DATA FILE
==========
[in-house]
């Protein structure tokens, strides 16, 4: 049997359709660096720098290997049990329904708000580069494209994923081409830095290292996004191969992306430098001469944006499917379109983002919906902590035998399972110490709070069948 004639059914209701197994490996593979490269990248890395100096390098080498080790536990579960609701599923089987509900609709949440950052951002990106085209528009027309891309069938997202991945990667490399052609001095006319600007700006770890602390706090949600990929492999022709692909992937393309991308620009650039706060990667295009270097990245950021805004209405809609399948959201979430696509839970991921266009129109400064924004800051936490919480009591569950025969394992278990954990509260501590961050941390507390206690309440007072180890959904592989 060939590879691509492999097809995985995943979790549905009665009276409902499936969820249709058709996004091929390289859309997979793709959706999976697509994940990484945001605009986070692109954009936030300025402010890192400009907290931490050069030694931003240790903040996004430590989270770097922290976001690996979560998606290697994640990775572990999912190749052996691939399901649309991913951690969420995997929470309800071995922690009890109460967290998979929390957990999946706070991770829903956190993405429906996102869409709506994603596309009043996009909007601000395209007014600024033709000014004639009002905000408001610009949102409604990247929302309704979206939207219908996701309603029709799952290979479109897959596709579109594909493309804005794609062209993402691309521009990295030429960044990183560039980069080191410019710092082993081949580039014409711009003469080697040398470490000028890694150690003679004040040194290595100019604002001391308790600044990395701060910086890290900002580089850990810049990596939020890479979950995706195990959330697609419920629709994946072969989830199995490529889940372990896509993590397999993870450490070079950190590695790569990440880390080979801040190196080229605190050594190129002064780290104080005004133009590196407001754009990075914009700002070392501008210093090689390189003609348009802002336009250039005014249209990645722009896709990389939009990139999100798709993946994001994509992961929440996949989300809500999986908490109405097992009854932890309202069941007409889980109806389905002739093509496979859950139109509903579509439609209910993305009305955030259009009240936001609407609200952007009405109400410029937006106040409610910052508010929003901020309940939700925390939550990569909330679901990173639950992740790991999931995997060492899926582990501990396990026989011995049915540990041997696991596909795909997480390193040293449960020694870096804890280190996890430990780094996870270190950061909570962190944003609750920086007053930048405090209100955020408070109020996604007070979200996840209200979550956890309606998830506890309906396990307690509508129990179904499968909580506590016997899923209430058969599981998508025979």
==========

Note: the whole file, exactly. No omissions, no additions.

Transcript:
[in-house]
């Protein structure tokens, strides 16, 4: 049997359709660096720098290997049990329904708000580069494209994923081409830095290292996004191969992306430098001469944006499917379109983002919906902590035998399972110490709070069948 004639059914209701197994490996593979490269990248890395100096390098080498080790536990579960609701599923089987509900609709949440950052951002990106085209528009027309891309069938997202991945990667490399052609001095006319600007700006770890602390706090949600990929492999022709692909992937393309991308620009650039706060990667295009270097990245950021805004209405809609399948959201979430696509839970991921266009129109400064924004800051936490919480009591569950025969394992278990954990509260501590961050941390507390206690309440007072180890959904592989 060939590879691509492999097809995985995943979790549905009665009276409902499936969820249709058709996004091929390289859309997979793709959706999976697509994940990484945001605009986070692109954009936030300025402010890192400009907290931490050069030694931003240790903040996004430590989270770097922290976001690996979560998606290697994640990775572990999912190749052996691939399901649309991913951690969420995997929470309800071995922690009890109460967290998979929390957990999946706070991770829903956190993405429906996102869409709506994603596309009043996009909007601000395209007014600024033709000014004639009002905000408001610009949102409604990247929302309704979206939207219908996701309603029709799952290979479109897959596709579109594909493309804005794609062209993402691309521009990295030429960044990183560039980069080191410019710092082993081949580039014409711009003469080697040398470490000028890694150690003679004040040194290595100019604002001391308790600044990395701060910086890290900002580089850990810049990596939020890479979950995706195990959330697609419920629709994946072969989830199995490529889940372990896509993590397999993870450490070079950190590695790569990440880390080979801040190196080229605190050594190129002064780290104080005004133009590196407001754009990075914009700002070392501008210093090689390189003609348009802002336009250039005014249209990645722009896709990389939009990139999100798709993946994001994509992961929440996949989300809500999986908490109405097992009854932890309202069941007409889980109806389905002739093509496979859950139109509903579509439609209910993305009305955030259009009240936001609407609200952007009405109400410029937006106040409610910052508010929003901020309940939700925390939550990569909330679901990173639950992740790991999931995997060492899926582990501990396990026989011995049915540990041997696991596909795909997480390193040293449960020694870096804890280190996890430990780094996870270190950061909570962190944003609750920086007053930048405090209100955020408070109020996604007070979200996840209200979550956890309606998830506890309906396990307690509508129990179904499968909580506590016997899923209430058969599981998508025979």